Frankie’s Uptown bourbon basics – a short tutorial of bourbon, its origins and where the industry currently sits. When it comes to whiskeys and bourbons, there are a few things we will cover in this article. However, there is one simple fact to learn: All bourbons are whiskeys, but not all whiskeys are bourbon. The whiskey tree includes types such as Scotch single malt, rye, Canadian, Irish single pot still, and many others. Bourbon is just one of the branches.

Bourbon can only be made in America because in 1964, Congress declared bourbon as “America’s Native spirit.” While you have heard of bourbon mostly made in Kentucky, it can be made in any of the 50 states in the union. Currently, you’ll find bourbon made in a majority of states in the Union.


The mash bill refers to the grain makeup in a whiskey. Corn must comprise at least 51% of the mash bill to be called bourbon. In fact, you can use 100% corn to make bourbon. If not 100% corn, the other grains are referred to as “flavoring grains” where wheat or rye is used.

A few of the wheated bourbons are Maker’s Mark, W.L. Weller and Pappy Van Winkle.
A high rye bourbon, which is bourbon using 18% or more includes Old Forester, Four Roses and Basil Hayden’s.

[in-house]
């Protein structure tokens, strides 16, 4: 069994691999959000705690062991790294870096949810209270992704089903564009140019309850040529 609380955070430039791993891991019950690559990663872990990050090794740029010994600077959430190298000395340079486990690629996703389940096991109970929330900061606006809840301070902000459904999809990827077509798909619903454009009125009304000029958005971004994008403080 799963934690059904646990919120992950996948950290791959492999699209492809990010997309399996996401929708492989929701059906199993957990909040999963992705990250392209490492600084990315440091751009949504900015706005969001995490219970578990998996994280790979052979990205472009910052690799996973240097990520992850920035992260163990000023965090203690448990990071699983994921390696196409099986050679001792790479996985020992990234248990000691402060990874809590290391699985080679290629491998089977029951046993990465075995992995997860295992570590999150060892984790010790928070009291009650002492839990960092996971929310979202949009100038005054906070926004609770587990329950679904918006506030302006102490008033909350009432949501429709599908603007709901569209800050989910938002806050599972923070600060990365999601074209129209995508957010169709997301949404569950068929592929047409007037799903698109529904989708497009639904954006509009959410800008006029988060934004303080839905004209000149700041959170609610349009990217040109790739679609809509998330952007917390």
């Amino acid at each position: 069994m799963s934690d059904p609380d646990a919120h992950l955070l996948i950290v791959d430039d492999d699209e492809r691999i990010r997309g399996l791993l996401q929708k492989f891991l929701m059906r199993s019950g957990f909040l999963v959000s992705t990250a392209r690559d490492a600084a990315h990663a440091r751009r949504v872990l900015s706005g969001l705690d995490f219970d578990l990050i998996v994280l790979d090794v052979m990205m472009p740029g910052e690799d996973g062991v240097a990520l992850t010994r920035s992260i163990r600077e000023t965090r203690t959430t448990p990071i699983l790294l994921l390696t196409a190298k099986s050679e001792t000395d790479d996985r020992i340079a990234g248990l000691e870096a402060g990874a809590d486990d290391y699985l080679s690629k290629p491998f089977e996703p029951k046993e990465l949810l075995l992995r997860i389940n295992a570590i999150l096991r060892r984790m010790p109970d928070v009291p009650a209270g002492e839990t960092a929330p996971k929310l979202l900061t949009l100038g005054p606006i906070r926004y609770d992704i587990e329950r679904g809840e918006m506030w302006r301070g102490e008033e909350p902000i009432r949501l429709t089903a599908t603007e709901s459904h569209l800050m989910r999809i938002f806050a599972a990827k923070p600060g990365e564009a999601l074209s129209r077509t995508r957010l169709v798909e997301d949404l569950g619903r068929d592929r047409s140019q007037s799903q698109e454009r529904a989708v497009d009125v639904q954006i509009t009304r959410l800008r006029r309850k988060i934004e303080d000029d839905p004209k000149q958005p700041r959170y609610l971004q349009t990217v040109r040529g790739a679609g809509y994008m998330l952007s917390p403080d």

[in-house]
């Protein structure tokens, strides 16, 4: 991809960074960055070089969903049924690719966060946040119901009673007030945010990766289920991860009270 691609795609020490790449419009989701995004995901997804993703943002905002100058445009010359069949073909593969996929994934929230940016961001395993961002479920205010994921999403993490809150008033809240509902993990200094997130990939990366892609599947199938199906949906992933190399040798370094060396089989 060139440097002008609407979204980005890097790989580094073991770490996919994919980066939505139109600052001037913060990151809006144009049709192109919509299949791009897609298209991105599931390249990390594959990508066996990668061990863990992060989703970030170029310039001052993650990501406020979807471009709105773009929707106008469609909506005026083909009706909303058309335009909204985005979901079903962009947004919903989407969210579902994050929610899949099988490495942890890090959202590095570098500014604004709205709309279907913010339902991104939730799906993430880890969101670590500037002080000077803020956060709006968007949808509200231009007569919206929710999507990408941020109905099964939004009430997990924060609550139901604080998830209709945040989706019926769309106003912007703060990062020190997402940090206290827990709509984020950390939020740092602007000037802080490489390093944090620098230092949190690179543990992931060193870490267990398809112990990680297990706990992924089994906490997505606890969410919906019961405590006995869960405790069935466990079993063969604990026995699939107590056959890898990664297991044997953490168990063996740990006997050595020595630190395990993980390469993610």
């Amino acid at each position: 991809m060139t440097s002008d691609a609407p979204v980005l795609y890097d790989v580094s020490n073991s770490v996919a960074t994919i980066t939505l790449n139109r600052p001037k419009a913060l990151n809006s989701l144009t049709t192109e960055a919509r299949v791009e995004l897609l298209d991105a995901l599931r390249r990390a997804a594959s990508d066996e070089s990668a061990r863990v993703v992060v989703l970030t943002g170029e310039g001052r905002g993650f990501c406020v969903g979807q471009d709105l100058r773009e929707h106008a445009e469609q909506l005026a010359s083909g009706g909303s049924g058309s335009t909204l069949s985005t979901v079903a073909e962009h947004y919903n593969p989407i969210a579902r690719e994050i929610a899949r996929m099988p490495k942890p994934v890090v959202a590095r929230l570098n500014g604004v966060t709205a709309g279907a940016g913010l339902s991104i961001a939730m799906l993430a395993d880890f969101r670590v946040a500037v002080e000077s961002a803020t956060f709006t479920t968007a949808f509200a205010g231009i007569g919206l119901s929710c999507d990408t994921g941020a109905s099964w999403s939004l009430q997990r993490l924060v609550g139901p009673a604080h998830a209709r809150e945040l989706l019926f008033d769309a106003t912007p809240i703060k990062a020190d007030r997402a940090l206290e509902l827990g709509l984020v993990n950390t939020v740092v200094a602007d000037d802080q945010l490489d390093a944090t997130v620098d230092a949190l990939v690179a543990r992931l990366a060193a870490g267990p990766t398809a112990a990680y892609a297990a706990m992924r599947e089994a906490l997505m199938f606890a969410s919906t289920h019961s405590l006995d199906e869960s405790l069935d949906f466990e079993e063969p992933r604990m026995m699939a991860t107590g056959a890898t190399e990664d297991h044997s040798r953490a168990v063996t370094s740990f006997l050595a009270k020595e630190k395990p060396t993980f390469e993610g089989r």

A traditional bourbon recipe uses 70-80% corn, plus wheat or rye and then some barley. The traditional recipes include brands like Jim Beam, Buffalo Trace and the pretty popular Elijah Craig. As Jim Beam has been around a while, they sell over 4 million cases annually.

While there are no basic requirements for length, bourbon must be aged in barrels with a few exceptions. Straight bourbon requires at least two years of aging and a few other restrictions for more sophisticated batches.

When undertaking the proof process, bourbon cannot be distilled over 80% alcohol-by-volume (ABV). For some types of whiskey, you are allowed to distill up to 95% ABV but not bourbon. The higher proof you distill at, the less flavor you retain.

We hope you enjoyed Frankie’s Uptown Bourbon Basics. If you have any questions or comments, come on over and let’s talk about it.